As we get ready for the opening of Howard Pyle: American Master Rediscovered this Saturday, June 9, along with our Swagger & Dagger Dance Party, here is a fun post about the illustrator’s own costume parties, held during illustration’s Golden Age:
Throughout his career Howard Pyle gathered an impressive collection of period clothing and accoutrements he used to give plausibility to various period illustrations. While Pyle used paid models, he also had his students dress in appropriate costume and model for him and one another. In the cyanotype photo to the right, four of his students and one of his models are dressed in a mishmash of costumes: (standing, l to r) Bertha Corson Day, model Annie Haley, and Clyde O. DeLand; (seated, l to r) Robert Lindsey Mason, and Emlen McConnell. The women are partially dressed in men’s clothing and DeLand and McConnell wear women’s clothing.
After the party wound down, the students partied on into the night.
The extant photos of the students in their costumes (in the collections of The Delaware Art Museum and The Brandywine River Museum) reveal them posed in Pyle’s Franklin Street studio in Wilmington. Around the fireplace and on the mantel are various props Pyle used in his work. I laugh every time I see the Arthurs photo because the pants he wears were breeches and meant to end just below a man’s knee.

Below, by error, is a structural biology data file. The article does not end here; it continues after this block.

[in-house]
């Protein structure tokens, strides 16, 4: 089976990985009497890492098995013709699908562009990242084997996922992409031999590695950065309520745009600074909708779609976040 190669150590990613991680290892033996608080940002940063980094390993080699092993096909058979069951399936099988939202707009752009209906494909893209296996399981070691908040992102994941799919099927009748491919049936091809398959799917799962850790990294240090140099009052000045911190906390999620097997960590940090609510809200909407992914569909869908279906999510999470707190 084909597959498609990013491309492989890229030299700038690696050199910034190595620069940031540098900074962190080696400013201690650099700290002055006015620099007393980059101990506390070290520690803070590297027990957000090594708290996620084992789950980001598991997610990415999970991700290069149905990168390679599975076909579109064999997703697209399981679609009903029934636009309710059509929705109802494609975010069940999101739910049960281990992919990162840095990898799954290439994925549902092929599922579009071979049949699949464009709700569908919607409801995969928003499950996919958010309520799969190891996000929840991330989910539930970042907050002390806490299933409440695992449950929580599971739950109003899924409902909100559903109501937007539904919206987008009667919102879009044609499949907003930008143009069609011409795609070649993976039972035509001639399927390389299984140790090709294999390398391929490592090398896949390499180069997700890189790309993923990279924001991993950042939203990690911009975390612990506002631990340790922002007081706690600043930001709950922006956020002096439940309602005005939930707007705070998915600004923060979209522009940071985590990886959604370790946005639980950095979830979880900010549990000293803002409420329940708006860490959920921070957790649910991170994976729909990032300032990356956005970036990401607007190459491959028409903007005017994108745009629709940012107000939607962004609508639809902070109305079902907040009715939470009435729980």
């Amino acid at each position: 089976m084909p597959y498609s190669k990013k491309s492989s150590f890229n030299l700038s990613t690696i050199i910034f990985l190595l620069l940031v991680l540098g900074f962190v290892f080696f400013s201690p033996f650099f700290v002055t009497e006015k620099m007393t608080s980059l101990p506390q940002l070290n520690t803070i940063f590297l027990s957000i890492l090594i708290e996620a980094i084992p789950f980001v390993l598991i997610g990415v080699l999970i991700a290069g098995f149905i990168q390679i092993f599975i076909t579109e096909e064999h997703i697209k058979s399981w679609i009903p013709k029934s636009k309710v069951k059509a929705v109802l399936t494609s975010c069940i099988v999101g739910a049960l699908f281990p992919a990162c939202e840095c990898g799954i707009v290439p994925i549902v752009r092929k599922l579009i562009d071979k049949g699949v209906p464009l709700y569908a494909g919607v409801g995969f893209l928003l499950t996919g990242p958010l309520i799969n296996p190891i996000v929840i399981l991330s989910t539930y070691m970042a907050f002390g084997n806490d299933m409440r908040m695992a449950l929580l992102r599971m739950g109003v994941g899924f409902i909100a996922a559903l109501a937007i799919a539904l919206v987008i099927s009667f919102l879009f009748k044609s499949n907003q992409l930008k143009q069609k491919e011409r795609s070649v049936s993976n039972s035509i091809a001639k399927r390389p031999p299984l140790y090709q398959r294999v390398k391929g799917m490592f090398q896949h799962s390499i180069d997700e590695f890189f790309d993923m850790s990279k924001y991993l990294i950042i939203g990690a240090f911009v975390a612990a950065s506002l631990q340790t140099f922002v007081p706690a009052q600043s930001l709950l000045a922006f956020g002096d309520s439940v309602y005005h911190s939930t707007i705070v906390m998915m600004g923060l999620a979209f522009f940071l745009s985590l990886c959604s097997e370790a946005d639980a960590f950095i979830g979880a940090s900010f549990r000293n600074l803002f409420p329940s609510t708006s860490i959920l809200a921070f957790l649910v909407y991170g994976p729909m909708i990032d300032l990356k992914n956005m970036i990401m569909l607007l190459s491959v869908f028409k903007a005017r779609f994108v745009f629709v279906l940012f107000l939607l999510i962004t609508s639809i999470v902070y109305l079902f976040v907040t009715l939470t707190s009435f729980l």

—Dr. Joyce K. Schiller, Curator of the Rockwell Center for American Visual Studies, Norman Rockwell Museum
—Dr. Joyce K. Schiller is the Curator of the Rockwell Center for American Visual Studies, a center for the study of American illustration art at the Norman Rockwell Museum. She came to the Berkshires from the Delaware Art Museum where she was the Curator of the American and Illustration art collections from 2001-2009. Her essay “Teaching Storytelling” appears in the catalogue for “Howard Pyle: American Master Rediscovered.”